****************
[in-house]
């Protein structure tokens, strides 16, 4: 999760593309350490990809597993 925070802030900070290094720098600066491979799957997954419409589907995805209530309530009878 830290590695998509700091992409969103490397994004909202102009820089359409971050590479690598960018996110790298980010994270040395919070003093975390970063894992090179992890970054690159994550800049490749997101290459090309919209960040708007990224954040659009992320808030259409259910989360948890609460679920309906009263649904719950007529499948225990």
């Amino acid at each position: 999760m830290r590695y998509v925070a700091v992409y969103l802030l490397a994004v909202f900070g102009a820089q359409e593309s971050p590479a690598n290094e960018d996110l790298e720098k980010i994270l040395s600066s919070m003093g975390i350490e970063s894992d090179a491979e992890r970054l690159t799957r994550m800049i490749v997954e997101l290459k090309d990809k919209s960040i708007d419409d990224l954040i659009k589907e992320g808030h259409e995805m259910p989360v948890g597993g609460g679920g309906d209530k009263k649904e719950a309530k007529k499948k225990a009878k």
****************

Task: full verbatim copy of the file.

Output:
[in-house]
């Protein structure tokens, strides 16, 4: 999760593309350490990809597993 925070802030900070290094720098600066491979799957997954419409589907995805209530309530009878 830290590695998509700091992409969103490397994004909202102009820089359409971050590479690598960018996110790298980010994270040395919070003093975390970063894992090179992890970054690159994550800049490749997101290459090309919209960040708007990224954040659009992320808030259409259910989360948890609460679920309906009263649904719950007529499948225990």
């Amino acid at each position: 999760m830290r590695y998509v925070a700091v992409y969103l802030l490397a994004v909202f900070g102009a820089q359409e593309s971050p590479a690598n290094e960018d996110l790298e720098k980010i994270l040395s600066s919070m003093g975390i350490e970063s894992d090179a491979e992890r970054l690159t799957r994550m800049i490749v997954e997101l290459k090309d990809k919209s960040i708007d419409d990224l954040i659009k589907e992320g808030h259409e995805m259910p989360v948890g597993g609460g679920g309906d209530k009263k649904e719950a309530k007529k499948k225990a009878k």